Within hours of the horrific massacre in Orlando, Florida, Donald Trump was congratulating himself and seeking political advantage from the suffering of others. He spent the next few days lambasting President Obama for not saying ‘radical Islamic terrorism,” a right-wing mantra that is at best a trivial distraction that has no effect whatsoever on counter-terrorism activities. [See The Reverse Beetlejuice Doctrine]
Yesterday Donald Trump escalated his grandstanding by repeating an ignorant trope about how different the outcome would have been if the patrons of the Pulse nightclub had themselves been armed. Every expert on public safety has repudiated that notion as being either ineffective or increasing the risk. But in this specific circumstance it would be so ridiculous that even the NRA distanced itself from Trump’s remarks. The NRA’s executive vice president, Wayne LaPierre, told CBS’s Face the Nation that “I don’t think we should have firearms where people are drinking.” And Chris Cox, chief lobbyist for the NRA, said that “no one thinks that people should go into a nightclub drinking and carrying firearms.” Well, not on one. Some states are passing laws explicitly permitting it.
Still, for most sane folks the prospect of arming patrons of a crowded establishment where alcohol is being served is inviting tragedy even without any terrorists showing up. It would lead to common arguments having deadly results, as well as increasing the odds of lethal accidents. Trump’s phony machismo is just further evidence of how shallow he thinks through issues that can have profoundly disturbing consequences.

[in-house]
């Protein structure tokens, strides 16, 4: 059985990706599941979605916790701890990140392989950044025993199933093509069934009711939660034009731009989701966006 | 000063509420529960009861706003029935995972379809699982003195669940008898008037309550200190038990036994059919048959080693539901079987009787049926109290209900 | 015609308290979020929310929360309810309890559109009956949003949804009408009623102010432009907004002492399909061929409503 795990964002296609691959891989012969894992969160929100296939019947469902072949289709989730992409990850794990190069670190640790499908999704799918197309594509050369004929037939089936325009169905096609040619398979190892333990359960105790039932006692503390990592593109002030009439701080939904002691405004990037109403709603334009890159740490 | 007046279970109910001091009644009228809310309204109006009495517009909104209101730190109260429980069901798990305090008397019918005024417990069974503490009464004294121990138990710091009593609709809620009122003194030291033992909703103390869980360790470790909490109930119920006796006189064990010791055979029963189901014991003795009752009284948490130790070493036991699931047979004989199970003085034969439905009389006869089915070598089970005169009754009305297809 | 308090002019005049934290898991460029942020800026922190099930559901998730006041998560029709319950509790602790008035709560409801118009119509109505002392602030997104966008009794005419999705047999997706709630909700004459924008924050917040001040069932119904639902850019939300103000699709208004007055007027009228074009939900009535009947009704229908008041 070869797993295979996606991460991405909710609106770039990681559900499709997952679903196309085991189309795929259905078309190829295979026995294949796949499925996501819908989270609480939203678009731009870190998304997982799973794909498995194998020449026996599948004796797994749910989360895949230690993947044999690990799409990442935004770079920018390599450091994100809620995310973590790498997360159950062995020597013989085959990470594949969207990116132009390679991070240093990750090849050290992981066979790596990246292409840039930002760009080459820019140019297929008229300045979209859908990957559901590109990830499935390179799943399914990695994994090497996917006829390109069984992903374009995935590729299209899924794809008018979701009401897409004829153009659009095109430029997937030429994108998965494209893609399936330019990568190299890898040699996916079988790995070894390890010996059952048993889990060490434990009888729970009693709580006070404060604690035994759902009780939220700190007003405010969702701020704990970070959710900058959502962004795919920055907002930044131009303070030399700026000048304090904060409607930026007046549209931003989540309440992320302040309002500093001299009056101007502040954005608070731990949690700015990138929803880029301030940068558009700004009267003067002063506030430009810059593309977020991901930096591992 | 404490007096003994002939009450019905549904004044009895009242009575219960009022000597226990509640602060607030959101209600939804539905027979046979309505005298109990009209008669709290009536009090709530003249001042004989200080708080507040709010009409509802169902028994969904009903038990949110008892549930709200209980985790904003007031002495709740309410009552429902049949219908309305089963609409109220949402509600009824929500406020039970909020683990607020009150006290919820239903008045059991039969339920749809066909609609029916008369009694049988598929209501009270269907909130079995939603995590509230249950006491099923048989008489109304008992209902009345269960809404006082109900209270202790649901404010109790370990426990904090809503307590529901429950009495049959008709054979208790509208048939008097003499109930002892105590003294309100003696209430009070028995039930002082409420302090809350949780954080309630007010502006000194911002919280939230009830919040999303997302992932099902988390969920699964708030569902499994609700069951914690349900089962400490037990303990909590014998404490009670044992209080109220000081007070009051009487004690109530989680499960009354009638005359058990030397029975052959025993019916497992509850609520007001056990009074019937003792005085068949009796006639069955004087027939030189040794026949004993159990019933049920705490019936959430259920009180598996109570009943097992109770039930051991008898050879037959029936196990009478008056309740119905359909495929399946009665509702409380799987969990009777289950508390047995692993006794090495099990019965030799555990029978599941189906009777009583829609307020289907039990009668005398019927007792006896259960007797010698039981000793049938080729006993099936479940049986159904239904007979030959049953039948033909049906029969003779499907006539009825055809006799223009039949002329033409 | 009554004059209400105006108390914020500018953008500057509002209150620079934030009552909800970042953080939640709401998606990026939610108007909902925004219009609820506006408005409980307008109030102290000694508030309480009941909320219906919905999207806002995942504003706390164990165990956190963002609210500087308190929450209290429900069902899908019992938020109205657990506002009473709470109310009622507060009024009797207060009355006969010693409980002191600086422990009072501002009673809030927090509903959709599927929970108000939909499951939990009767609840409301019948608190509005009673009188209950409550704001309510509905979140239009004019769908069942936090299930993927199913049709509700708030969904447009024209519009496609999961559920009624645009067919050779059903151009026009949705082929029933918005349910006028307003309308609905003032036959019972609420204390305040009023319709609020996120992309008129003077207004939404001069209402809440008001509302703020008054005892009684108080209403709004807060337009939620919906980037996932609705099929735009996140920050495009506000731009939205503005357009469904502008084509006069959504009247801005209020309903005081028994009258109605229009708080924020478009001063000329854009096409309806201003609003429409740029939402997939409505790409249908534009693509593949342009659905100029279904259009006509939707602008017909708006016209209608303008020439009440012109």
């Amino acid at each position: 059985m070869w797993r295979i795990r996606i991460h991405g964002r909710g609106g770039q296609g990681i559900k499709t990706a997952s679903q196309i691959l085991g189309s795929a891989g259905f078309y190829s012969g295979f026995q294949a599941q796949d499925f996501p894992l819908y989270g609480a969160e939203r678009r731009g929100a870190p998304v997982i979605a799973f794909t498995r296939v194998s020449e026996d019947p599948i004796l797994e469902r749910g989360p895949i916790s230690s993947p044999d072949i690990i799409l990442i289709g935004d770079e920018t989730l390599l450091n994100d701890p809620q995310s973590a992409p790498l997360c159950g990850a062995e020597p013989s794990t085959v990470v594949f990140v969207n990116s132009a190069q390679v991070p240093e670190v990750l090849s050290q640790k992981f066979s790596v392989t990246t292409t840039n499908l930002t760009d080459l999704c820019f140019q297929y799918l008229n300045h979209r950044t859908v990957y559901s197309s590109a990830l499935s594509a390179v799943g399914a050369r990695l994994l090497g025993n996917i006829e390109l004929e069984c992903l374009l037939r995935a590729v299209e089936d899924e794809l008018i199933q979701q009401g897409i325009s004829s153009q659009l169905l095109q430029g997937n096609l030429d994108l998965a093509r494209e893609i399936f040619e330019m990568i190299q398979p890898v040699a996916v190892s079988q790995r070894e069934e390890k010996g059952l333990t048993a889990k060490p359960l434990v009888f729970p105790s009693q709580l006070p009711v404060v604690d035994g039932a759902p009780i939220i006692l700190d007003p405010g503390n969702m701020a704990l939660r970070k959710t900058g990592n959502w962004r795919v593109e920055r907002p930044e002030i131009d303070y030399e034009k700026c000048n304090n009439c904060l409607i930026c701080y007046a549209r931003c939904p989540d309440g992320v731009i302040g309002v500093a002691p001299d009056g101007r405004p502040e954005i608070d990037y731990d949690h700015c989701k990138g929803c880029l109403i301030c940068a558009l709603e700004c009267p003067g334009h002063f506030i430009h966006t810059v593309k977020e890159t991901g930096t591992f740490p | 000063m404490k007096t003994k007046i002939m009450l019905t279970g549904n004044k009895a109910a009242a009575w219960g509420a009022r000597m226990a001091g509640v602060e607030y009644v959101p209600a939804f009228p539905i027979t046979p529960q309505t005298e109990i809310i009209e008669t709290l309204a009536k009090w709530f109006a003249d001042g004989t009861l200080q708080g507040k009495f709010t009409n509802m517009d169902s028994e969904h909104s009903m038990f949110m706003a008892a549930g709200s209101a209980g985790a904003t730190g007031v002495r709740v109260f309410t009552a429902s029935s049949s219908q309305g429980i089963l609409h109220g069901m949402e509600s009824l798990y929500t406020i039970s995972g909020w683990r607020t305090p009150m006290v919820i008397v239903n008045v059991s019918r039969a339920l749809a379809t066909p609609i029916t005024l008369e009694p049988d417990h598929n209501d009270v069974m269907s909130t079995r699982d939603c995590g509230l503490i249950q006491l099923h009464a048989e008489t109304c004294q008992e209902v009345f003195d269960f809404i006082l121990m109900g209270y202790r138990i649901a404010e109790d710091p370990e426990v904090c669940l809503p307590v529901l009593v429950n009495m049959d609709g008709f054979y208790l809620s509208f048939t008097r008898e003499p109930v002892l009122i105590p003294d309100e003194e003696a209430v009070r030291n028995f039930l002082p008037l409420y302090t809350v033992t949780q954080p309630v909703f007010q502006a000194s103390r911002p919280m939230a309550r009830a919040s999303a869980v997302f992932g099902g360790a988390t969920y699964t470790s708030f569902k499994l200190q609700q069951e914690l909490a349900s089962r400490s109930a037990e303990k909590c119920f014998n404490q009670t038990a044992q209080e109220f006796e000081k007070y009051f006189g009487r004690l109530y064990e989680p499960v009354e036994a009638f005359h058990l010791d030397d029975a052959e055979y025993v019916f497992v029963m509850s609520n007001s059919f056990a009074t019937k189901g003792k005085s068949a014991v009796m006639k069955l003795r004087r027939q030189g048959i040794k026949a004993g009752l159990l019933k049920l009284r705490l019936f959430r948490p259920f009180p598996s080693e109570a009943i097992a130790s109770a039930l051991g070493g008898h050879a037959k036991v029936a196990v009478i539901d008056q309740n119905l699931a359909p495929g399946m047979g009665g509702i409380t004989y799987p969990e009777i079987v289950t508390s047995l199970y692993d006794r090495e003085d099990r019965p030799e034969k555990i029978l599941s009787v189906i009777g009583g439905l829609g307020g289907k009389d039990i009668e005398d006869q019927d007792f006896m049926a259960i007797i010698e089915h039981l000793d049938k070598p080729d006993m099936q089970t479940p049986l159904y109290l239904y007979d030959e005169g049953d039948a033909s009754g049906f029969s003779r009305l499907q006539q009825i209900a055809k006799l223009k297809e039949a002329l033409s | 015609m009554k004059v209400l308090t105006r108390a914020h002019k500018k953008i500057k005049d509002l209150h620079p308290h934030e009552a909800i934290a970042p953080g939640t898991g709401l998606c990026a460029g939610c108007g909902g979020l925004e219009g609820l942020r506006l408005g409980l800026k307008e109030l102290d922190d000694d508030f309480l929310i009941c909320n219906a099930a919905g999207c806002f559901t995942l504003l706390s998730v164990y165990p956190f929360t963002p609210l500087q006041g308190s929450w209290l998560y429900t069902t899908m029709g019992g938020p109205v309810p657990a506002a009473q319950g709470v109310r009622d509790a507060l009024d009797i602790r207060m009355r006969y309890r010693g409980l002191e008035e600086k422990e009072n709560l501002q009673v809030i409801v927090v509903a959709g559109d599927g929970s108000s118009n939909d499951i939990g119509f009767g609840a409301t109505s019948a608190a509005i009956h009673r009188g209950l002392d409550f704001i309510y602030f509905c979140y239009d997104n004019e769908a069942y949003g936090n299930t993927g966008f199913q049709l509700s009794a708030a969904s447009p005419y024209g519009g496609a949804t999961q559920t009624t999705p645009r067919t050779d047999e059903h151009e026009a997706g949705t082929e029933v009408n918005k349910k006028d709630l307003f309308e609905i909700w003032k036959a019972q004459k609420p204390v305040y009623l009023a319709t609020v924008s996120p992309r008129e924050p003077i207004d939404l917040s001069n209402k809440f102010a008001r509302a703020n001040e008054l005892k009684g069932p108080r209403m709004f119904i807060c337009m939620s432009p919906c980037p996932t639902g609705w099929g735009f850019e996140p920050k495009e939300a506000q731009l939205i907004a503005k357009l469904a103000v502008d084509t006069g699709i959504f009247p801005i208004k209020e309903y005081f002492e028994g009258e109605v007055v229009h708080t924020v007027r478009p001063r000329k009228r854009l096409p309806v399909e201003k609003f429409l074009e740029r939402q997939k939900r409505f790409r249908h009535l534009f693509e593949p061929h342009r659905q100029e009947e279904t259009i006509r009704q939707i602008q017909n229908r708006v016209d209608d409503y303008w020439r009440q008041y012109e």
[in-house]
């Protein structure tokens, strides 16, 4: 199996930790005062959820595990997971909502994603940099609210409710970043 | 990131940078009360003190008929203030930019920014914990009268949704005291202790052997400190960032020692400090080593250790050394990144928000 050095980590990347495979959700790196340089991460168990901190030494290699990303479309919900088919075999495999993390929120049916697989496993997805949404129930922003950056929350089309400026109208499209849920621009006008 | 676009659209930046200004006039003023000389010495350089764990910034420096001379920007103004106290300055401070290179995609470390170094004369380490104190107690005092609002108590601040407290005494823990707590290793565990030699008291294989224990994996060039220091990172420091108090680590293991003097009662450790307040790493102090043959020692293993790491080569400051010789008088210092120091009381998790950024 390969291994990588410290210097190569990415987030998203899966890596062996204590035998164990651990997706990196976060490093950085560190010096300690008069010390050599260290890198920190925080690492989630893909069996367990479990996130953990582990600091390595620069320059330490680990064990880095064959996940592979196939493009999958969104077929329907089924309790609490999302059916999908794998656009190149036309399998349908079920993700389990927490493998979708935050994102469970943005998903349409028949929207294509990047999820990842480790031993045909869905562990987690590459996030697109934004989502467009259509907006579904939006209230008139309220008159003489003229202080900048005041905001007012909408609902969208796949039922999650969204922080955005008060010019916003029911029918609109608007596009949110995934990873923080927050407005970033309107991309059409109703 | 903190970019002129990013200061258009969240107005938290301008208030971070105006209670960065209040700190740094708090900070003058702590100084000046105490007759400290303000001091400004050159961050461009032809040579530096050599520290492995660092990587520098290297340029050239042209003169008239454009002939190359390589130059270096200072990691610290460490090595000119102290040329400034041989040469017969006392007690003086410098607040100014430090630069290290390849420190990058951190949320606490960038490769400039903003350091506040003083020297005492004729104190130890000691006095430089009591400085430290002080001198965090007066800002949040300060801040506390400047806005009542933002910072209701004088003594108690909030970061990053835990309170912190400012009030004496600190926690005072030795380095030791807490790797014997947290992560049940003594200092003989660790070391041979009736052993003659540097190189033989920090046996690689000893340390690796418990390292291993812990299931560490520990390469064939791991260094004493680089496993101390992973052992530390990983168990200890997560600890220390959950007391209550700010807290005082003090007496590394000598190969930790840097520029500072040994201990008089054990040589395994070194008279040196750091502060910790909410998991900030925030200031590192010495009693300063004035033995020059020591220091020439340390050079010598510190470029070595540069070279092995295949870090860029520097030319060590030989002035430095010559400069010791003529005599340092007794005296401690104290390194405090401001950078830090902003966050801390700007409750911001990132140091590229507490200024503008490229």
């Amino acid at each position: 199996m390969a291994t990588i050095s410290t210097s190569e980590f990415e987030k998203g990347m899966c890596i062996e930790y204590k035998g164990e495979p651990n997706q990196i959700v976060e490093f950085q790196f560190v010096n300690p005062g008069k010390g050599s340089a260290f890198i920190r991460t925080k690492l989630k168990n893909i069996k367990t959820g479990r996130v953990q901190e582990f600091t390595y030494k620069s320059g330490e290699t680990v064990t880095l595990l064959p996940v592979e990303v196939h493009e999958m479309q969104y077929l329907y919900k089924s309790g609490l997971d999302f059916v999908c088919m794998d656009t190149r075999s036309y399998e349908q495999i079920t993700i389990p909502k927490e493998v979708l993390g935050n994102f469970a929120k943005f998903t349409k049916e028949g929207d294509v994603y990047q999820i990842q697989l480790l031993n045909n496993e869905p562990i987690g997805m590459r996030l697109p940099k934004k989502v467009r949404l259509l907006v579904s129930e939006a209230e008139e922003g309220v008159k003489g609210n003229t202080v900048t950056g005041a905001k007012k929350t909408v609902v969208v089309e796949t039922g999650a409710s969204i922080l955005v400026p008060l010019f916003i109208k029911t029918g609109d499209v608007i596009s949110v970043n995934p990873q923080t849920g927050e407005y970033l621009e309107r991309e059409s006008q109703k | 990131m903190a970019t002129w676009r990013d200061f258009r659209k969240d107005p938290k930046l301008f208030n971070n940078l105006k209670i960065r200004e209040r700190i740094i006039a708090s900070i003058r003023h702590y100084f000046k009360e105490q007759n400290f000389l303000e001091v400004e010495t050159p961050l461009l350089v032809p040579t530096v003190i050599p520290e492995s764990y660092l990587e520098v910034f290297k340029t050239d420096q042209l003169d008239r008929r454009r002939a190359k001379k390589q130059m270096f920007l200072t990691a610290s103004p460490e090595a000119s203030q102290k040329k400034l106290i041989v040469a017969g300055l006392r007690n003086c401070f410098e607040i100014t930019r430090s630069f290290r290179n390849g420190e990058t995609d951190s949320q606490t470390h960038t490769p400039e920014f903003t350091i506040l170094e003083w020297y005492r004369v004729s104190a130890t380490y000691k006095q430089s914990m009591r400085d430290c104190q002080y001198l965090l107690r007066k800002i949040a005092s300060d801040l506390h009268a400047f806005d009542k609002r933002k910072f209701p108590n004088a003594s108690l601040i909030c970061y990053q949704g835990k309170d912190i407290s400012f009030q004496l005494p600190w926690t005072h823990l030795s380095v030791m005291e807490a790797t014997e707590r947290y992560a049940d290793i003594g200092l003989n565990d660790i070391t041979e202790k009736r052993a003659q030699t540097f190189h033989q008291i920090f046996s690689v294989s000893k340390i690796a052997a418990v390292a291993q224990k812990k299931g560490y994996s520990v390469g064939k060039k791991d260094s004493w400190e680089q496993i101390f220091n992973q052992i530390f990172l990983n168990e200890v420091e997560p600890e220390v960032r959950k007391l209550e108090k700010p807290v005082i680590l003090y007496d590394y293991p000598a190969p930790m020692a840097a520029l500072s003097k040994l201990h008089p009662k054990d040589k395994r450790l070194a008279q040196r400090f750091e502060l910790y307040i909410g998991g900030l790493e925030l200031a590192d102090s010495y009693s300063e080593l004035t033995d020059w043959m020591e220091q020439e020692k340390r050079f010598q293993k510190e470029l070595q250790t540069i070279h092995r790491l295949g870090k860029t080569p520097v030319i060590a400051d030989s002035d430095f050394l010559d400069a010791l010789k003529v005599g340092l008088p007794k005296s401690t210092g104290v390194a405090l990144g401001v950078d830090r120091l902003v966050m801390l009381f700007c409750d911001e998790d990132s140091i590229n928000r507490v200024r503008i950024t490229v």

As a result of his quick-draw mouthing off, and the NRA’s equally quick disapproval, Trump tried to walk back his statement in a tweet (of course) falsely asserting that “When I said that if, within the Orlando club, you had some people with guns, I was obviously talking about additional guards or employees.” The dishonesty of that lame qualification is easily observed by revisiting his original comment:
“If we had people, where the bullets were going in the opposite direction, right smack between the eyes of this maniac — if some of those wonderful people had guns strapped right here, right to their waist or to their ankle, and this son of a bitch comes out and starts shooting, and one of the people in the room happened to have it, and goes boom — boom — you know what? That would have been a beautiful, beautiful sight, folks. That would have been a beautiful, beautiful sight. So don’t let them take your guns away.”
What’s obvious about that statement is that Trump was referring to the bar’s patrons. The security guard in the club was, in fact, armed. Trump was talking specifically about “those wonderful people” and then he warned his rally audience, who were not security professionals, to resist letting anyone “take your guns away.” Never mind that no one is trying to take guns away from responsible, law-abiding citizens. Trump was clearly recommending that everyone, including bar patrons, strap on loaded weapons and prepare for a night out Wild West style. And it’s not the first time he has pitched this idiocy.
How Fox News Deceives and Controls Their Flock:
Fox Nation vs. Reality: The Fox News Cult of Ignorance.
Available now at Amazon.
This whole affair is textbook Trump: Exploit the fear and bigotry of your followers by saying something stupid and indefensible. Then refuse to apologize, or even acknowledge the asinine nature of your statement, and lie about what you allegedly meant. It’s the strategy of an egocentric authoritarian who knows he can get away with anything because his glassy-eyed disciples won’t hold him to account and the media is too obsessed with ratings to do its job. Hopefully that situation will correct itself as the election season proceeds.